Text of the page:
In other words, you recognize that as the world changes to become more accomodating of gay people you will inevitably become obsolete?
 
I suppose time will tell, Boo.
 
In other words, you recognize that as the world changes to become more accomodating of gay people you will inevitably become obsolete?

I think Warren said something quite reasonable--that humans are not ruled solely by raw feelings, and that life may very well be about how one goes about integrating those feelings into their worldview.

If people like him become obsolete and are replaced by the likes of you, god (or satan, or the easter bunny) help us all.
 
And hence as the worldview that gay people are irreedemably awful fades away, fewer and fewer people will experience conflict between their sexual orientation and their worldview, and "change" ministries and counselors will become obsolete, or at least the change part will. There will still be a need to help gay people of the type who get drawn into these programs with their real problems- be they sexual addiction or whatever, but I doubt most "ex-gay" ministries would be able to successfully retool themselves for that purpose. Plus, once LGBTs have social and political equality then Focus on the Family and likeminded groups will no longer find gay bashing to be useful for fundraising and these groups will lose their major support.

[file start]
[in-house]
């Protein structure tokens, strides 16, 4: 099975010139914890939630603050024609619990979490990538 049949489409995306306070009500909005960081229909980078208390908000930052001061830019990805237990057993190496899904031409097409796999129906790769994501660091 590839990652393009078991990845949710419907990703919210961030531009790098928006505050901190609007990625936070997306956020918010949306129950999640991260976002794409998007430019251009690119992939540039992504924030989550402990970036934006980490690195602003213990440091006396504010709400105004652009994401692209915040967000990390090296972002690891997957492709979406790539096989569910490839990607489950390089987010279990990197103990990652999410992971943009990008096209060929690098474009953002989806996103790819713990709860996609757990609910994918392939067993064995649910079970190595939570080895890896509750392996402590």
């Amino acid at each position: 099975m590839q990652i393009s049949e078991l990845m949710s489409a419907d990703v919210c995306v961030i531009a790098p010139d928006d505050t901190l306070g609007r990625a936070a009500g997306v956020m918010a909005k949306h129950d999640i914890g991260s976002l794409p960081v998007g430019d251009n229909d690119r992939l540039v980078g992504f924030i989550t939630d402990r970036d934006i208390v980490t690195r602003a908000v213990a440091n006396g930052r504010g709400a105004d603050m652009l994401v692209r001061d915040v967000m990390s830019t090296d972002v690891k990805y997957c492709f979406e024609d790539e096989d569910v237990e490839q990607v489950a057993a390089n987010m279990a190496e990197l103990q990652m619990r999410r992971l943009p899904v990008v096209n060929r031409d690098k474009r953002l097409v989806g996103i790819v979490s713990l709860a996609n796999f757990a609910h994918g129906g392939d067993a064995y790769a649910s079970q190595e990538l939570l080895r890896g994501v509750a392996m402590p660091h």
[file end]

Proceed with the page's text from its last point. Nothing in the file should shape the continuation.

So I'm curious Dr. Throckmorton- if a gay person comes to you saying that they experience a conflict between their lifestyle and their values, and they want to tone down their unhealthy sexual acting out and seek out a healthier relationship without changing their sexual orientation, what would you do?
 
Warren, sometimes I wonder...

I addressed the social pressure on people to be dishonest, and then said to talk about "choice" in such an environnent is "academic nonsense".

This -- somehow -- is about YOU thinking choice is nonsense?

No. And I really don't need to score points with you over what true choice means. You've sided time and time again with very anti-choice people; including those who would willing gaol gay men and women.

I'll ask again: as a professional, what effect do you think anti-gay social attitudes have on the mental health of gay men and women? What effect does it have on their family?
 
Boo - Ex-gay ministries won't retool because they are not consumer oriented service organizations. They may have a shrinking population but they will continue on because they believe they are faithful to the teaching.